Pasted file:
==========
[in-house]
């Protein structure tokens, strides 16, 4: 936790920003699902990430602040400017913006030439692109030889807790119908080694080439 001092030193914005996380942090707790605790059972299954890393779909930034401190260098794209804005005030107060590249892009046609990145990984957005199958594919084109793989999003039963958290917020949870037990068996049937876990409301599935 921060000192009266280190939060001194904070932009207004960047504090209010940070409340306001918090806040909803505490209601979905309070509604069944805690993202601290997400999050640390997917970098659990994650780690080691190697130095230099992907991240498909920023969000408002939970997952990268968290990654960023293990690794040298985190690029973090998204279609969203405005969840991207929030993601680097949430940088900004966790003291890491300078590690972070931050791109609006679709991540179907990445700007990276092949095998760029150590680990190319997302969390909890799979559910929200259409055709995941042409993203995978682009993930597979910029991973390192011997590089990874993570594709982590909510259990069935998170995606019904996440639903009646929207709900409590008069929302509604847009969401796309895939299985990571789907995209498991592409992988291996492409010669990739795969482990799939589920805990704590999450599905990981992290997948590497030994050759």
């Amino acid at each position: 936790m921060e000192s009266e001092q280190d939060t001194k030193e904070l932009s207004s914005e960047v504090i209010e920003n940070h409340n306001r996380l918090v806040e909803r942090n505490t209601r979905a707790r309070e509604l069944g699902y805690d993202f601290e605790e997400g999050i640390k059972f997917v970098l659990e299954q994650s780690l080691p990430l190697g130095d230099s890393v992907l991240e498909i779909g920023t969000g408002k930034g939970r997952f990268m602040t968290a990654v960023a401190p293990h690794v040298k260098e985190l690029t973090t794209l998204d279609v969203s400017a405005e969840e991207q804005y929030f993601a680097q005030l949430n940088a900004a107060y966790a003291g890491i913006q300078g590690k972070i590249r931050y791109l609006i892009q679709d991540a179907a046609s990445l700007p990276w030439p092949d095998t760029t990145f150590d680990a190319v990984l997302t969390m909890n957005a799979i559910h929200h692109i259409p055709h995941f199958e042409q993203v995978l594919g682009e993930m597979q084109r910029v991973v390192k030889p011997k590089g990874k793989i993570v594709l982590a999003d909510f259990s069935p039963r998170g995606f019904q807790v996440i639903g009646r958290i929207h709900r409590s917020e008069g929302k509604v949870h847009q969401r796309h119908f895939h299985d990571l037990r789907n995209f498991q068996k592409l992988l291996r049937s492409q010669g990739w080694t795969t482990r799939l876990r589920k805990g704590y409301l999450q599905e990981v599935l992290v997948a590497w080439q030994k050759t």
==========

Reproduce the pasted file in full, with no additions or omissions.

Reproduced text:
[in-house]
């Protein structure tokens, strides 16, 4: 936790920003699902990430602040400017913006030439692109030889807790119908080694080439 001092030193914005996380942090707790605790059972299954890393779909930034401190260098794209804005005030107060590249892009046609990145990984957005199958594919084109793989999003039963958290917020949870037990068996049937876990409301599935 921060000192009266280190939060001194904070932009207004960047504090209010940070409340306001918090806040909803505490209601979905309070509604069944805690993202601290997400999050640390997917970098659990994650780690080691190697130095230099992907991240498909920023969000408002939970997952990268968290990654960023293990690794040298985190690029973090998204279609969203405005969840991207929030993601680097949430940088900004966790003291890491300078590690972070931050791109609006679709991540179907990445700007990276092949095998760029150590680990190319997302969390909890799979559910929200259409055709995941042409993203995978682009993930597979910029991973390192011997590089990874993570594709982590909510259990069935998170995606019904996440639903009646929207709900409590008069929302509604847009969401796309895939299985990571789907995209498991592409992988291996492409010669990739795969482990799939589920805990704590999450599905990981992290997948590497030994050759």
């Amino acid at each position: 936790m921060e000192s009266e001092q280190d939060t001194k030193e904070l932009s207004s914005e960047v504090i209010e920003n940070h409340n306001r996380l918090v806040e909803r942090n505490t209601r979905a707790r309070e509604l069944g699902y805690d993202f601290e605790e997400g999050i640390k059972f997917v970098l659990e299954q994650s780690l080691p990430l190697g130095d230099s890393v992907l991240e498909i779909g920023t969000g408002k930034g939970r997952f990268m602040t968290a990654v960023a401190p293990h690794v040298k260098e985190l690029t973090t794209l998204d279609v969203s400017a405005e969840e991207q804005y929030f993601a680097q005030l949430n940088a900004a107060y966790a003291g890491i913006q300078g590690k972070i590249r931050y791109l609006i892009q679709d991540a179907a046609s990445l700007p990276w030439p092949d095998t760029t990145f150590d680990a190319v990984l997302t969390m909890n957005a799979i559910h929200h692109i259409p055709h995941f199958e042409q993203v995978l594919g682009e993930m597979q084109r910029v991973v390192k030889p011997k590089g990874k793989i993570v594709l982590a999003d909510f259990s069935p039963r998170g995606f019904q807790v996440i639903g009646r958290i929207h709900r409590s917020e008069g929302k509604v949870h847009q969401r796309h119908f895939h299985d990571l037990r789907n995209f498991q068996k592409l992988l291996r049937s492409q010669g990739w080694t795969t482990r799939l876990r589920k805990g704590y409301l999450q599905e990981v599935l992290v997948a590497w080439q030994k050759t």